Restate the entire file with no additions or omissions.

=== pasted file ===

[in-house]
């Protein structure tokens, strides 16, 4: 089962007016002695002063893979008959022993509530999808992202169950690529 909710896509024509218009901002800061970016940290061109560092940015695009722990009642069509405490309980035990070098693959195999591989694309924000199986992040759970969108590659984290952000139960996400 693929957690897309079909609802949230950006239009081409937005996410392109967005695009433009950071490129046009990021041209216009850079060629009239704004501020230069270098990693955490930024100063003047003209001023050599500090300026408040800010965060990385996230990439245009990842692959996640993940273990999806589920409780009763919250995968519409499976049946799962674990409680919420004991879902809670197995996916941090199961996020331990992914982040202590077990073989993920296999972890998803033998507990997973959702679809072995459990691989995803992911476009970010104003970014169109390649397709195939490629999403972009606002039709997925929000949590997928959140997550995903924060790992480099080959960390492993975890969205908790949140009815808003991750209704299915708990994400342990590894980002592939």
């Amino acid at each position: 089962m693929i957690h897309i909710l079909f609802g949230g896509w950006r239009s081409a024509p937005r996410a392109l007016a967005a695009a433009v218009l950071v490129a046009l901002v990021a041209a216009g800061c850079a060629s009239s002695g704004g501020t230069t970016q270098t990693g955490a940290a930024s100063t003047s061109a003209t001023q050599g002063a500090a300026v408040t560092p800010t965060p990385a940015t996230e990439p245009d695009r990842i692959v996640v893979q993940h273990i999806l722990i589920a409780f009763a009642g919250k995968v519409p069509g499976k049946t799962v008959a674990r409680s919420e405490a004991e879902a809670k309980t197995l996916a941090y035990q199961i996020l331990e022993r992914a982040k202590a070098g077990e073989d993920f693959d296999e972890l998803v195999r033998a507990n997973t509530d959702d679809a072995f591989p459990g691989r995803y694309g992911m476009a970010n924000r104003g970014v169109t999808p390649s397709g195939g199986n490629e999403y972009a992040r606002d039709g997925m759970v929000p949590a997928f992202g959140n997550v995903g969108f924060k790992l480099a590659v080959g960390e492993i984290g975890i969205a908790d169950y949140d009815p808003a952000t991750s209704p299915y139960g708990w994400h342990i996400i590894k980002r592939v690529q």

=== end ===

[in-house]
């Protein structure tokens, strides 16, 4: 089962007016002695002063893979008959022993509530999808992202169950690529 909710896509024509218009901002800061970016940290061109560092940015695009722990009642069509405490309980035990070098693959195999591989694309924000199986992040759970969108590659984290952000139960996400 693929957690897309079909609802949230950006239009081409937005996410392109967005695009433009950071490129046009990021041209216009850079060629009239704004501020230069270098990693955490930024100063003047003209001023050599500090300026408040800010965060990385996230990439245009990842692959996640993940273990999806589920409780009763919250995968519409499976049946799962674990409680919420004991879902809670197995996916941090199961996020331990992914982040202590077990073989993920296999972890998803033998507990997973959702679809072995459990691989995803992911476009970010104003970014169109390649397709195939490629999403972009606002039709997925929000949590997928959140997550995903924060790992480099080959960390492993975890969205908790949140009815808003991750209704299915708990994400342990590894980002592939």
């Amino acid at each position: 089962m693929i957690h897309i909710l079909f609802g949230g896509w950006r239009s081409a024509p937005r996410a392109l007016a967005a695009a433009v218009l950071v490129a046009l901002v990021a041209a216009g800061c850079a060629s009239s002695g704004g501020t230069t970016q270098t990693g955490a940290a930024s100063t003047s061109a003209t001023q050599g002063a500090a300026v408040t560092p800010t965060p990385a940015t996230e990439p245009d695009r990842i692959v996640v893979q993940h273990i999806l722990i589920a409780f009763a009642g919250k995968v519409p069509g499976k049946t799962v008959a674990r409680s919420e405490a004991e879902a809670k309980t197995l996916a941090y035990q199961i996020l331990e022993r992914a982040k202590a070098g077990e073989d993920f693959d296999e972890l998803v195999r033998a507990n997973t509530d959702d679809a072995f591989p459990g691989r995803y694309g992911m476009a970010n924000r104003g970014v169109t999808p390649s397709g195939g199986n490629e999403y972009a992040r606002d039709g997925m759970v929000p949590a997928f992202g959140n997550v995903g969108f924060k790992l480099a590659v080959g960390e492993i984290g975890i969205a908790d169950y949140d009815p808003a952000t991750s209704p299915y139960g708990w994400h342990i996400i590894k980002r592939v690529q």